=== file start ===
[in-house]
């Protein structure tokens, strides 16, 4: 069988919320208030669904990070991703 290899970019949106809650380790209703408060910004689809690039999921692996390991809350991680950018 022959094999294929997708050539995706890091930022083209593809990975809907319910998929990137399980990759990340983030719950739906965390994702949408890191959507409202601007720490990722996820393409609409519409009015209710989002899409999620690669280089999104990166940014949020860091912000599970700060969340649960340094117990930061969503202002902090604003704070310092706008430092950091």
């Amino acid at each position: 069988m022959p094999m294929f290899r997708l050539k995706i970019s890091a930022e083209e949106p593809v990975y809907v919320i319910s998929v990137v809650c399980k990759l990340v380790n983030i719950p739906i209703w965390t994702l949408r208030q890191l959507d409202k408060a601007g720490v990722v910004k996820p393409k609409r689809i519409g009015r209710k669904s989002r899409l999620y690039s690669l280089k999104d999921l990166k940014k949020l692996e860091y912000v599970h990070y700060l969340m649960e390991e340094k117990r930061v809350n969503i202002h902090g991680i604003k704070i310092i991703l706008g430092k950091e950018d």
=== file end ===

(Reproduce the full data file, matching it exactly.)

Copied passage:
[in-house]
């Protein structure tokens, strides 16, 4: 069988919320208030669904990070991703 290899970019949106809650380790209703408060910004689809690039999921692996390991809350991680950018 022959094999294929997708050539995706890091930022083209593809990975809907319910998929990137399980990759990340983030719950739906965390994702949408890191959507409202601007720490990722996820393409609409519409009015209710989002899409999620690669280089999104990166940014949020860091912000599970700060969340649960340094117990930061969503202002902090604003704070310092706008430092950091």
């Amino acid at each position: 069988m022959p094999m294929f290899r997708l050539k995706i970019s890091a930022e083209e949106p593809v990975y809907v919320i319910s998929v990137v809650c399980k990759l990340v380790n983030i719950p739906i209703w965390t994702l949408r208030q890191l959507d409202k408060a601007g720490v990722v910004k996820p393409k609409r689809i519409g009015r209710k669904s989002r899409l999620y690039s690669l280089k999104d999921l990166k940014k949020l692996e860091y912000v599970h990070y700060l969340m649960e390991e340094k117990r930061v809350n969503i202002h902090g991680i604003k704070i310092i991703l706008g430092k950091e950018d």